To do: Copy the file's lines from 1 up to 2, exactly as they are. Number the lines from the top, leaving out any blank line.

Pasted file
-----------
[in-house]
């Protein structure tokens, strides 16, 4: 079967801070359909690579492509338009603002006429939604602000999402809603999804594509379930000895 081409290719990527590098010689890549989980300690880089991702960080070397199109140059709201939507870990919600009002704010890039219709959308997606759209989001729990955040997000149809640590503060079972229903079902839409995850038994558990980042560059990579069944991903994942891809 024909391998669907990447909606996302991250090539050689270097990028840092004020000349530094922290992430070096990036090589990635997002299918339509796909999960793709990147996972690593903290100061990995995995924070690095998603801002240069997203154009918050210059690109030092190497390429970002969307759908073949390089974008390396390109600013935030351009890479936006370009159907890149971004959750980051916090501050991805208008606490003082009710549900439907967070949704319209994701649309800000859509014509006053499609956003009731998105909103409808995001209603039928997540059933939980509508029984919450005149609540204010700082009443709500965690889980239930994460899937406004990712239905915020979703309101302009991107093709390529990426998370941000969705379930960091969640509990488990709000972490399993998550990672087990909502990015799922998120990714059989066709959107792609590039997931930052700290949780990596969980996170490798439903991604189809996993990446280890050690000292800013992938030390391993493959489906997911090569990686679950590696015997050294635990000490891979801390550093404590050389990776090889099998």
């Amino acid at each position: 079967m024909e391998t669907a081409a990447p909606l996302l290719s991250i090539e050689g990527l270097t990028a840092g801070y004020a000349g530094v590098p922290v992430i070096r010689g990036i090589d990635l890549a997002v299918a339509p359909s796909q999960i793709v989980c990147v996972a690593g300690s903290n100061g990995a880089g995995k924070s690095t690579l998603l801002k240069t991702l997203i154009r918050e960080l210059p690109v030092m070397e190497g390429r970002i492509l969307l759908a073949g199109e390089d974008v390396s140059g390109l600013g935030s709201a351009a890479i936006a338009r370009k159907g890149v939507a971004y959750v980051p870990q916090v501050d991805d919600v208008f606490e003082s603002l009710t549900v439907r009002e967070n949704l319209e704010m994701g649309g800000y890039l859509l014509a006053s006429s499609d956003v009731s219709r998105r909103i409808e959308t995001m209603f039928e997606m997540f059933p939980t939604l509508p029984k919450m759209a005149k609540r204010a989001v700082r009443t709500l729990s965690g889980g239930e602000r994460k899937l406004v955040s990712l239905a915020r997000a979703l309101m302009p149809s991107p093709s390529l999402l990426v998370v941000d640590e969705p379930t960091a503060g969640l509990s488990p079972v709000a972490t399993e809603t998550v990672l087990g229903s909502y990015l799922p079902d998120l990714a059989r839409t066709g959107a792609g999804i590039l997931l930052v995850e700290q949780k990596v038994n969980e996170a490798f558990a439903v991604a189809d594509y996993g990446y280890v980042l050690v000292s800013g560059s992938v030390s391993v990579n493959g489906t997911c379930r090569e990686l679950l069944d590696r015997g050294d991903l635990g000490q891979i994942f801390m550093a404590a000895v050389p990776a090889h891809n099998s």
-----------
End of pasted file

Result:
[in-house]
């Protein structure tokens, strides 16, 4: 079967801070359909690579492509338009603002006429939604602000999402809603999804594509379930000895 081409290719990527590098010689890549989980300690880089991702960080070397199109140059709201939507870990919600009002704010890039219709959308997606759209989001729990955040997000149809640590503060079972229903079902839409995850038994558990980042560059990579069944991903994942891809 024909391998669907990447909606996302991250090539050689270097990028840092004020000349530094922290992430070096990036090589990635997002299918339509796909999960793709990147996972690593903290100061990995995995924070690095998603801002240069997203154009918050210059690109030092190497390429970002969307759908073949390089974008390396390109600013935030351009890479936006370009159907890149971004959750980051916090501050991805208008606490003082009710549900439907967070949704319209994701649309800000859509014509006053499609956003009731998105909103409808995001209603039928997540059933939980509508029984919450005149609540204010700082009443709500965690889980239930994460899937406004990712239905915020979703309101302009991107093709390529990426998370941000969705379930960091969640509990488990709000972490399993998550990672087990909502990015799922998120990714059989066709959107792609590039997931930052700290949780990596969980996170490798439903991604189809996993990446280890050690000292800013992938030390391993493959489906997911090569990686679950590696015997050294635990000490891979801390550093404590050389990776090889099998």